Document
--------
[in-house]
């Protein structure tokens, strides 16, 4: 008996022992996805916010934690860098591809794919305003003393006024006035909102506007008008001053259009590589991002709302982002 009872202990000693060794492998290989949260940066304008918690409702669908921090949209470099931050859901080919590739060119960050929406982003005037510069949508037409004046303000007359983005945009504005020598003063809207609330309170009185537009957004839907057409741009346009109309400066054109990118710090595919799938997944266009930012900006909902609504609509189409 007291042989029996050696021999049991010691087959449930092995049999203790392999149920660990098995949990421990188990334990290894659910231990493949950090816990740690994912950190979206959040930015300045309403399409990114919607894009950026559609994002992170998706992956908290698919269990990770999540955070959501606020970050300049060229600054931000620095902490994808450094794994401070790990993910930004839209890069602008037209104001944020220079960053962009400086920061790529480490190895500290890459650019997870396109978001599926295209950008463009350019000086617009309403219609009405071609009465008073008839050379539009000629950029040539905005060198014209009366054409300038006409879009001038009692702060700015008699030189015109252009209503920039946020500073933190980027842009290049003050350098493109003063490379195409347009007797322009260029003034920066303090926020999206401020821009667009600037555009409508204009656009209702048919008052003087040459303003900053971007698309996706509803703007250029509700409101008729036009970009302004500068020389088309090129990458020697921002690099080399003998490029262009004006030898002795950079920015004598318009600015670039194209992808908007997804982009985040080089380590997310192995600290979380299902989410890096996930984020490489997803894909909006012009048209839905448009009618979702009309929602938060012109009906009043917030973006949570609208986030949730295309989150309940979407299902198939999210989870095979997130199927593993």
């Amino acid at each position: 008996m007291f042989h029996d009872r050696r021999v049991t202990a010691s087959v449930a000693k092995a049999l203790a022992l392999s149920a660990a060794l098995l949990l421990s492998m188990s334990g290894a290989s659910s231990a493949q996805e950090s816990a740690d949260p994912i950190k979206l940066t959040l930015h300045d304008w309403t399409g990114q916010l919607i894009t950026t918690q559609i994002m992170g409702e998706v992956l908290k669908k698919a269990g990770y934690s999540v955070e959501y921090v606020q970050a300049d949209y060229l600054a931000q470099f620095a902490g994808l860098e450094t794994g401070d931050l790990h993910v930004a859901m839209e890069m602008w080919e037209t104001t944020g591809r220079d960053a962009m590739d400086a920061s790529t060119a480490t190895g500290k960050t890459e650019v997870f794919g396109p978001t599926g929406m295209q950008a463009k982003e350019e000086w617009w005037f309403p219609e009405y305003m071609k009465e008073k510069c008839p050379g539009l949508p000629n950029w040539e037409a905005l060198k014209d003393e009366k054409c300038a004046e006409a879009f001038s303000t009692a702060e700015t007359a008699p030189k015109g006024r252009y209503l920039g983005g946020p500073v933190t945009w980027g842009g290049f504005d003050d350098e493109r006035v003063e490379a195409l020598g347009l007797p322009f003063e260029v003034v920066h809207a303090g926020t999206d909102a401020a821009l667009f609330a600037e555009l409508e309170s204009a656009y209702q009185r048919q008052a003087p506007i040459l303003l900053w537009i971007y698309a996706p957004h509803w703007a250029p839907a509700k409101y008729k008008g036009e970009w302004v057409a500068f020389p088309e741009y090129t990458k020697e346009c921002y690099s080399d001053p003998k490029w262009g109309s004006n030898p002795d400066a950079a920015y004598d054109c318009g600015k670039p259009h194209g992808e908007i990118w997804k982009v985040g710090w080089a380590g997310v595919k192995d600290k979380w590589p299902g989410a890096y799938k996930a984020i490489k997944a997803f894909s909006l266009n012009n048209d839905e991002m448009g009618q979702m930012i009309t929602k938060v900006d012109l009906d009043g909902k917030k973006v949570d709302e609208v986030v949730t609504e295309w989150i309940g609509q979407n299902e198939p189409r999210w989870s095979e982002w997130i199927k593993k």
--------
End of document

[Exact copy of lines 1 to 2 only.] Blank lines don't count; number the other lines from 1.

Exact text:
[in-house]
């Protein structure tokens, strides 16, 4: 008996022992996805916010934690860098591809794919305003003393006024006035909102506007008008001053259009590589991002709302982002 009872202990000693060794492998290989949260940066304008918690409702669908921090949209470099931050859901080919590739060119960050929406982003005037510069949508037409004046303000007359983005945009504005020598003063809207609330309170009185537009957004839907057409741009346009109309400066054109990118710090595919799938997944266009930012900006909902609504609509189409 007291042989029996050696021999049991010691087959449930092995049999203790392999149920660990098995949990421990188990334990290894659910231990493949950090816990740690994912950190979206959040930015300045309403399409990114919607894009950026559609994002992170998706992956908290698919269990990770999540955070959501606020970050300049060229600054931000620095902490994808450094794994401070790990993910930004839209890069602008037209104001944020220079960053962009400086920061790529480490190895500290890459650019997870396109978001599926295209950008463009350019000086617009309403219609009405071609009465008073008839050379539009000629950029040539905005060198014209009366054409300038006409879009001038009692702060700015008699030189015109252009209503920039946020500073933190980027842009290049003050350098493109003063490379195409347009007797322009260029003034920066303090926020999206401020821009667009600037555009409508204009656009209702048919008052003087040459303003900053971007698309996706509803703007250029509700409101008729036009970009302004500068020389088309090129990458020697921002690099080399003998490029262009004006030898002795950079920015004598318009600015670039194209992808908007997804982009985040080089380590997310192995600290979380299902989410890096996930984020490489997803894909909006012009048209839905448009009618979702009309929602938060012109009906009043917030973006949570609208986030949730295309989150309940979407299902198939999210989870095979997130199927593993």